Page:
12/09/2005 1:00AM

Dream of Summer can grab the reins

Dream of Summer won the Cal Cup Matron during her solid, under-the-radar campaign.

PHOENIX - The surface of the older female division has been rough. Elders like Ashado, Pleasant Home, Stellar Jayne, and Pampered Princess are off to the breeding shed.

The 3-year-old filly division has been a complete mess. Injuries and/or retirement have taken Sweet Catomine, Sis City, Summerly, Round Pond, Splendid Blended, Spun Sugar, and Smuggler from the scene. Only recent upstart Indian Vale is around to carry the flag.

But while those waters have been choppy, Dream of Summer has calmly gone about her business just under the surface, not getting any attention, not making any waves. She has simply continued her good form - form that has seen her good enough to beat the best when on her game, as she did in last April's Grade 1 Apple Blossom, and that figures to send her off favored in Sunday's Grade 2 Bayakoa Handicap at Hollywood Park.

Trainer Juan Garcia has done a wonderful job with Dream of Summer, a 6-year-old daughter of Siberian Summer. She boasts a strong record of 10 wins from 17 starts and more than $1 million in earnings. What's more, she appears to be good as ever right now after a bit of a hiccup last spring.

Her Apple Blossom win was certainly a watershed event for her. Long considered merely a good California-bred, Dream of Summer just missed winning the Grade 1 Santa Margarita at Santa Anita (by a nose) and rode that form to Oaklawn, where she battled gamely and prevailed by a neck over a field that included Grade 1 winner Star Parade and returning champion filly Ashado. Dream of Summer then returned to Southern California to face California-breds in the B. Thoughtful and appeared to have the field at her mercy, but she wasn't the same mare. She stalked the pace but never really made a run, ending up fourth. That dull effort was a hangover from her previous races. Dream of Summer ran her guts out in the Santa Margarita, shipped across the country, ran her guts out again in the Apple Blossom, then shipped back across the country and just 15 days later tried the B. Thoughtful. She was worn out, and it showed.

So Garcia did right by her - he realized she needed time off. Dream of Summer was freshened a few months, and Garcia found a great spot for her return - the Grade 3 Gardenia at Ellis Park. Rested, fit, and ready, Dream of Summer toyed with those foes. In fact, she won so easily that Garcia dove back into the deep end, sending her to Belmont for the Grade 1 Beldame. But instead of her pressing the issue, this time her speed had her on the lead - and after dueling hard to the top of the lane, she faltered to finish sixth.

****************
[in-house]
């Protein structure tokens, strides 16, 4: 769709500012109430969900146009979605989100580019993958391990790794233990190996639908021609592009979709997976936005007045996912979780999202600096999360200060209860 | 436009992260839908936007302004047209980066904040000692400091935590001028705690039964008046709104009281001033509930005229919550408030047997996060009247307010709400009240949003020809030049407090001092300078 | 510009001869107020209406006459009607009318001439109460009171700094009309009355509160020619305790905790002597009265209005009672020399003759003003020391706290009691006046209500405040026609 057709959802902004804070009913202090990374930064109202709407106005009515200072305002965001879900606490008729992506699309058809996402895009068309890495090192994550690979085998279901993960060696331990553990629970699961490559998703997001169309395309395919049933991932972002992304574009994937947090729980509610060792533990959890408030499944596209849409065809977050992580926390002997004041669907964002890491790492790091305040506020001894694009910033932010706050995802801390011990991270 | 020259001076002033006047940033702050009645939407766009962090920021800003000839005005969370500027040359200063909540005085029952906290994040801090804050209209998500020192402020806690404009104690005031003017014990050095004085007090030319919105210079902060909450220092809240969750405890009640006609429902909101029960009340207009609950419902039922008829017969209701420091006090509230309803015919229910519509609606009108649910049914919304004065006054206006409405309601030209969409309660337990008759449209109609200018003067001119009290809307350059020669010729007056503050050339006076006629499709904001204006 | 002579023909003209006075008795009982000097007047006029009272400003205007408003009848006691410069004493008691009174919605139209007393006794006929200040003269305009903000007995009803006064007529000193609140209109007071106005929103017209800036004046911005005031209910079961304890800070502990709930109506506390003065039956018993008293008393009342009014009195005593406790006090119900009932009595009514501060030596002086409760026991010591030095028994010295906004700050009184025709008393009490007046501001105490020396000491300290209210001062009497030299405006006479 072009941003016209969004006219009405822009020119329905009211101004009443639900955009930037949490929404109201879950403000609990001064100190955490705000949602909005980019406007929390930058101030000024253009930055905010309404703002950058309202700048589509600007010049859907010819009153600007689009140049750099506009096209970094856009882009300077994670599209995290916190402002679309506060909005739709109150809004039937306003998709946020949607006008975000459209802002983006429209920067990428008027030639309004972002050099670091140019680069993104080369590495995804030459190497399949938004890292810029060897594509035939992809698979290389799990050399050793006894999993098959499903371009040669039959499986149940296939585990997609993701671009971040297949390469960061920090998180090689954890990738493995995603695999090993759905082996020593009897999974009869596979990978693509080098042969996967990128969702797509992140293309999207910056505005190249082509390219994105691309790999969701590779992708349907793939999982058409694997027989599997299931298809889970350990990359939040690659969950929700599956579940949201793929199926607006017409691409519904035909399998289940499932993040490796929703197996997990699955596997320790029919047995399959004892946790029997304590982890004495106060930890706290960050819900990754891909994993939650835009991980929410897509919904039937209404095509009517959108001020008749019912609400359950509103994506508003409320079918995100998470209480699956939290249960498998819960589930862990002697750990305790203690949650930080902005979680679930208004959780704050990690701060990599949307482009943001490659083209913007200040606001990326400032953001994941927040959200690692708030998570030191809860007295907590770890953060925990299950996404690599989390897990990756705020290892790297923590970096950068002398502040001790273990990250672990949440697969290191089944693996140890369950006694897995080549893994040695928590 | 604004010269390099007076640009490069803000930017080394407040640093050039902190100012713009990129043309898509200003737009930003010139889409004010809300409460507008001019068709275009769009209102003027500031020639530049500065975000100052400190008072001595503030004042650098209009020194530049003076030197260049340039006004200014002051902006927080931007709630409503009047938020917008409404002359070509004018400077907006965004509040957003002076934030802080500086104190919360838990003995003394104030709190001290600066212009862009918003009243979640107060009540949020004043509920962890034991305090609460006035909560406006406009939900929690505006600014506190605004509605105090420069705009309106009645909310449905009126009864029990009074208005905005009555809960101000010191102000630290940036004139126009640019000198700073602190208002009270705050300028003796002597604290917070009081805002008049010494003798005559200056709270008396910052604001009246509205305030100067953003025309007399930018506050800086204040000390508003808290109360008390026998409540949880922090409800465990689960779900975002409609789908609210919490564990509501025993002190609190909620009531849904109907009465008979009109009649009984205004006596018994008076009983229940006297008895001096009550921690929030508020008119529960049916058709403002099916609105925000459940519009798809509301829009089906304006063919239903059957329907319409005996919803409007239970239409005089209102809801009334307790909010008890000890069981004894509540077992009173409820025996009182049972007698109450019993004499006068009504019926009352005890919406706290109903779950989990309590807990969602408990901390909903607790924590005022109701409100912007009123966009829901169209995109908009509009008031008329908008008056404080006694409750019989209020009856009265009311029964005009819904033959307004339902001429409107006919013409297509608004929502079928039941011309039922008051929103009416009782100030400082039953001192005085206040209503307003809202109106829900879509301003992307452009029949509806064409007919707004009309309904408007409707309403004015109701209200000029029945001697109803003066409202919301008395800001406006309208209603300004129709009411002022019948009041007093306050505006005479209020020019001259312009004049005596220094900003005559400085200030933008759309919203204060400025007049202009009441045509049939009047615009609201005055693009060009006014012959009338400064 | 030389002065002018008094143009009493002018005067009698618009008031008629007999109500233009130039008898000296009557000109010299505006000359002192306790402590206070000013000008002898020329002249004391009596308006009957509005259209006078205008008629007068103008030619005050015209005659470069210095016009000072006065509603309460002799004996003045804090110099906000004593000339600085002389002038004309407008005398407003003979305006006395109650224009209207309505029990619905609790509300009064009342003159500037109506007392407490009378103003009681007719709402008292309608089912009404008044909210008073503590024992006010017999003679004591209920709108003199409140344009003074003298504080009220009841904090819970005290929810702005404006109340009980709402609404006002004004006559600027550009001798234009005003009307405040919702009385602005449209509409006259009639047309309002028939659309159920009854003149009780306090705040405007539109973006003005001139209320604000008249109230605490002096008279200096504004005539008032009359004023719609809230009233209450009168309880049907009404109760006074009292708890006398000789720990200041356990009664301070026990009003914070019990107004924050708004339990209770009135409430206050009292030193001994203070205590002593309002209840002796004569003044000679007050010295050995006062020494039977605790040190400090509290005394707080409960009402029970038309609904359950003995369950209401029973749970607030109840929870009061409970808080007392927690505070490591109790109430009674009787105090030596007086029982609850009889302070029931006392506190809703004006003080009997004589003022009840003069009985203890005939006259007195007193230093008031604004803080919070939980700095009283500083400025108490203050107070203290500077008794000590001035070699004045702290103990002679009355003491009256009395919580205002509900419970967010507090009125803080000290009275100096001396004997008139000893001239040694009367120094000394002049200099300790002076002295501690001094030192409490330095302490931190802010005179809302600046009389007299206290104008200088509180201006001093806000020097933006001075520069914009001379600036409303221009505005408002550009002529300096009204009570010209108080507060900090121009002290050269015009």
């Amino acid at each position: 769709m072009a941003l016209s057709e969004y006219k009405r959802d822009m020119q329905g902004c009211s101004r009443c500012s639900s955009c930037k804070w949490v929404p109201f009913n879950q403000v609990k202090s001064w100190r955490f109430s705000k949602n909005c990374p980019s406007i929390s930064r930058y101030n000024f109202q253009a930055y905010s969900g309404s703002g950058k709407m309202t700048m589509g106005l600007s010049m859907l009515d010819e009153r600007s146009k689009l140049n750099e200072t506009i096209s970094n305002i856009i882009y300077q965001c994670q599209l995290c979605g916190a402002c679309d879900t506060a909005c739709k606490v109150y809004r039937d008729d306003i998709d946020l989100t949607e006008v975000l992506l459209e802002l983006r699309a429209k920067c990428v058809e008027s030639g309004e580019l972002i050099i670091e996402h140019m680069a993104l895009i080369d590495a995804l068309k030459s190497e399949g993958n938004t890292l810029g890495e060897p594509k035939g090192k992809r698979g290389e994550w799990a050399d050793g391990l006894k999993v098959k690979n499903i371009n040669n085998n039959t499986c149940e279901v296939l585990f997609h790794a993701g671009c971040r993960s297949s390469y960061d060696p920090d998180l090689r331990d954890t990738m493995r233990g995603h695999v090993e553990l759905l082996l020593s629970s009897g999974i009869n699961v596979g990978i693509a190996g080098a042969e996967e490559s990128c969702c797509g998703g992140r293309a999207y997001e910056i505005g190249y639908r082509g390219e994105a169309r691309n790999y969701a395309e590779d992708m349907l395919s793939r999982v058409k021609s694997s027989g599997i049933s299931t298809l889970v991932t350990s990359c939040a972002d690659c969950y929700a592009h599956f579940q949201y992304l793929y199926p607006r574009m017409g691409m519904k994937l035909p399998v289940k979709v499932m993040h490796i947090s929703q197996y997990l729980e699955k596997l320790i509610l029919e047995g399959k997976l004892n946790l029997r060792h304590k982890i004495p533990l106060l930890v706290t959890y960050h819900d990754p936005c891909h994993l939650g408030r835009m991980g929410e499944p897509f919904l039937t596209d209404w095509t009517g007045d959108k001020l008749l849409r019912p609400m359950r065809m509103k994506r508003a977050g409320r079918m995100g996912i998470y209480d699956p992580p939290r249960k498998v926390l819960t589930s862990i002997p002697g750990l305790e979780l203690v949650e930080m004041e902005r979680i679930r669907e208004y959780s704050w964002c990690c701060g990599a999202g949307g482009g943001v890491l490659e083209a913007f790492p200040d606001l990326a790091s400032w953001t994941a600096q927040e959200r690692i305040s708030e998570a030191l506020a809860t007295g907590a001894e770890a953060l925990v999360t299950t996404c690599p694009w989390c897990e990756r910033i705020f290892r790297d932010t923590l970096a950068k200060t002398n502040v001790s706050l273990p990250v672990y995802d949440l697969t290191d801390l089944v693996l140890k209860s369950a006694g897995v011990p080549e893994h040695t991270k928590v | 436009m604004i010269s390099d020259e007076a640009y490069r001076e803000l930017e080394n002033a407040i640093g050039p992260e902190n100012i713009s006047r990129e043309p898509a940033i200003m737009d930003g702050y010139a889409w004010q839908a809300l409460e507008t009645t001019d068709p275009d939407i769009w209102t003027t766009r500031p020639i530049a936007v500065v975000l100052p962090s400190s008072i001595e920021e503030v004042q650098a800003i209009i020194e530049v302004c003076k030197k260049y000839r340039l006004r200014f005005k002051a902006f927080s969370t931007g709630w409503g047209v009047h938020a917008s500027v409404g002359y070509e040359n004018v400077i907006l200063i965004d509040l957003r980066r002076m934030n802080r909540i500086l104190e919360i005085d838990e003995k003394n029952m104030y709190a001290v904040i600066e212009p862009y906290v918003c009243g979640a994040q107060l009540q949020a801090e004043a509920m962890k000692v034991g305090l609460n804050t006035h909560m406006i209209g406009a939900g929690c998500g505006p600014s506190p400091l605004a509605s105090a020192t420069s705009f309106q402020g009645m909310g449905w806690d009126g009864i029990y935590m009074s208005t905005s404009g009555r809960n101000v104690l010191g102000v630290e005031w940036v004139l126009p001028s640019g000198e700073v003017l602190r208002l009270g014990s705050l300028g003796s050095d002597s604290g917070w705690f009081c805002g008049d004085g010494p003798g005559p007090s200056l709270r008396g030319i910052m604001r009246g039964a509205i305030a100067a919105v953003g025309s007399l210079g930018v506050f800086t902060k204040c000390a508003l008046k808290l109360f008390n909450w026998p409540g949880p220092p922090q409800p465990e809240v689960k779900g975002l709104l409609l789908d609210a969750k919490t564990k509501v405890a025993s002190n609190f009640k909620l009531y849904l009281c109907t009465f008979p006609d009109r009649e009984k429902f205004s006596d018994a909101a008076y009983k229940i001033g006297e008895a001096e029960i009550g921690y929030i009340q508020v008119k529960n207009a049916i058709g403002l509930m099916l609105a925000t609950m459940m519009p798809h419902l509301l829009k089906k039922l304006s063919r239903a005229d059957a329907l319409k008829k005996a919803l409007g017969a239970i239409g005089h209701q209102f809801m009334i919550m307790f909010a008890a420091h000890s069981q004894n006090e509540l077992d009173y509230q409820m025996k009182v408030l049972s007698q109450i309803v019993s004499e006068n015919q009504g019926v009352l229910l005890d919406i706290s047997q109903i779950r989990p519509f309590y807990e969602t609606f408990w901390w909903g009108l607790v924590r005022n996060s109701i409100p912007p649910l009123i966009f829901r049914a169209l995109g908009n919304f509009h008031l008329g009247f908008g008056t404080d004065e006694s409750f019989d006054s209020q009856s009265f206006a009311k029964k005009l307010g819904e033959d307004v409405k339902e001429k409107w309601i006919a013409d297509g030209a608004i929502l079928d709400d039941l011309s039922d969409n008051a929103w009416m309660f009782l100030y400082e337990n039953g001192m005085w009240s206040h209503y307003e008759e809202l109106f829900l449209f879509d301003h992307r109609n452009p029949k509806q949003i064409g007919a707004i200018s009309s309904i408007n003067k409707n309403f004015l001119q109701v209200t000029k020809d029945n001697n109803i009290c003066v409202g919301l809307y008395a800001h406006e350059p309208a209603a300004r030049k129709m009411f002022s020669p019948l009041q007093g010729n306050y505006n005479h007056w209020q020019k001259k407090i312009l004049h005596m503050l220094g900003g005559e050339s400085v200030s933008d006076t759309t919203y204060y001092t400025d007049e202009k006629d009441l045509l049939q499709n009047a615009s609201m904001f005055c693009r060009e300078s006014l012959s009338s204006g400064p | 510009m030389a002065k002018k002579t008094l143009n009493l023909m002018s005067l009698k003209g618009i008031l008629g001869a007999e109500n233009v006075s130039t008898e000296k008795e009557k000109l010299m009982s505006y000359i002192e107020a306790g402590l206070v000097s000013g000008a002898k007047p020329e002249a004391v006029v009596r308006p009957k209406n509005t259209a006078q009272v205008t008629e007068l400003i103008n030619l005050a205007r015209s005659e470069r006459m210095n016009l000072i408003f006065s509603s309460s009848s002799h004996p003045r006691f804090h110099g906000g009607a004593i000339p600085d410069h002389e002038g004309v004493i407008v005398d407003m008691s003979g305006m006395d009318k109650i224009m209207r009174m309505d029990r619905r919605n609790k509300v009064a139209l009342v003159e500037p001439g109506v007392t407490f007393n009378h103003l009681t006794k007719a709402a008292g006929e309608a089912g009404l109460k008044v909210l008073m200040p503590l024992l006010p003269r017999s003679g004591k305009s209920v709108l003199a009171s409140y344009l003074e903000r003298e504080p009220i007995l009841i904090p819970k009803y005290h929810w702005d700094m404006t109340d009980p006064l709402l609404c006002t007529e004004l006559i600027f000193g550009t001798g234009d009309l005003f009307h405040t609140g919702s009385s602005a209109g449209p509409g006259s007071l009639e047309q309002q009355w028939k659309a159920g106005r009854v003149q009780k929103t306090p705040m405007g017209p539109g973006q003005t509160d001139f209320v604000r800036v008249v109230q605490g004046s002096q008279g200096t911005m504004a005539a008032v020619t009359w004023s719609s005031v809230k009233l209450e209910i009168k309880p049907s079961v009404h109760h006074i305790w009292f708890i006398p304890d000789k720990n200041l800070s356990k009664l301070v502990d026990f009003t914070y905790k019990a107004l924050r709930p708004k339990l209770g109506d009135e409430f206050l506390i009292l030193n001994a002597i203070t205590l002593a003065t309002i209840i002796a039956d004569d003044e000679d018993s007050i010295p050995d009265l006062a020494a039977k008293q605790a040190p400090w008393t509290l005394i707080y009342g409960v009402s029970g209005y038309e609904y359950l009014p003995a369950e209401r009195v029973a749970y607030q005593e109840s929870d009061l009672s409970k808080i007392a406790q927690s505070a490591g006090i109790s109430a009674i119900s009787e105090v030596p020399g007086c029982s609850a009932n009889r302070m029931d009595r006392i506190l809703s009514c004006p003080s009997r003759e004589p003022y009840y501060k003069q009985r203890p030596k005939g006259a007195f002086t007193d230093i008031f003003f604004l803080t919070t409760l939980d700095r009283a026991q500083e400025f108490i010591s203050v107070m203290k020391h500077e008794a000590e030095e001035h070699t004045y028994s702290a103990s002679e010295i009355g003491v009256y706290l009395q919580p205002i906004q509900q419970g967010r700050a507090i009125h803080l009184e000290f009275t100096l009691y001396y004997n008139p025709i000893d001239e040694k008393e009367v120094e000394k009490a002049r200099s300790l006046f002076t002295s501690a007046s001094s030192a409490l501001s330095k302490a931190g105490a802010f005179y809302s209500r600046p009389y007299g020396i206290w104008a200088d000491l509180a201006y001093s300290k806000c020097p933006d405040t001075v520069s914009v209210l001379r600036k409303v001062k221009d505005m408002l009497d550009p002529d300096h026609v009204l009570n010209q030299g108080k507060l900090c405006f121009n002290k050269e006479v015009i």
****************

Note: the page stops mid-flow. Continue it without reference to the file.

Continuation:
Tactics, more than ability, led to her downfall that day. Garcia regrouped. He brought her home to Southern California, and after nearly five weeks off, she resurfaced in the California Cup Matron. This was no walk in the park. Dream of Summer stalked the pace, surged to the lead in midstretch, and drew off to win nicely. Her immediate victim was House of Fortune, a Grade 2 stakes winner who came right back to win impressively in the Cat's Cradle Handicap at Hollywood last week. In third was Proposed, a highly talented filly who had won 3 of her previous 4.

But Dream of Summer handled them and handled them nicely. She looks every bit back on her game, and while she goes from facing California-breds to facing open Grade 2 foes, the Bayakoa doesn't really figure any tougher than the Cal Cup Matron. And with the older female division still smarting from retirements and defections, Dream of Summer can make hay until some new challengers emerge. It starts Sunday.

Hands off the Crown

I'm somewhat perplexed by all this hand-wringing over the Triple Crown. Yes, it's sad Afleet Alex and Smarty Jones are gone, but that's the business we're in. These are fragile animals indeed. Should we now move back the Travers since Point Given got hurt after that?

Does adding a week here or there to the Triple Crown ensure that these animals will last longer? I doubt it. The Triple Crown isn't to blame for so many defections. I don't believe it's pedigree, either. I think it's the way horses are trained. Horses used to race into shape. Now, these huge price tags have horsemen being overly cautious. Mere workouts might not be the answer to giving a horse - particularly a young horse - enough bottom so that he or she can get through the grueling Triple Crown and go on to be effective and sound at 4. There is so much residual value, too, for these expensive runners that horsemen don't want to risk defeat.

In the case of horses like Afleet Alex and Smarty Jones, bad luck simply got them. Would Afleet Alex have stumbled less or been hurt less by that Preakness genuflection had it been a week later?

Are we so antsy for a Triple Crown winner we're willing to lower the bridge instead of raising the river? I guarantee you, many who now call for changes to the Triple Crown will be first in line to slam the next Triple Crown winner because he or she didn't go through the same ring of fire as Citation, Secretariat, et al.

It's supposed to be hard. But beyond that, merely pushing out the Triple Crown over a longer period of time may have no effect whatsoever on longevity.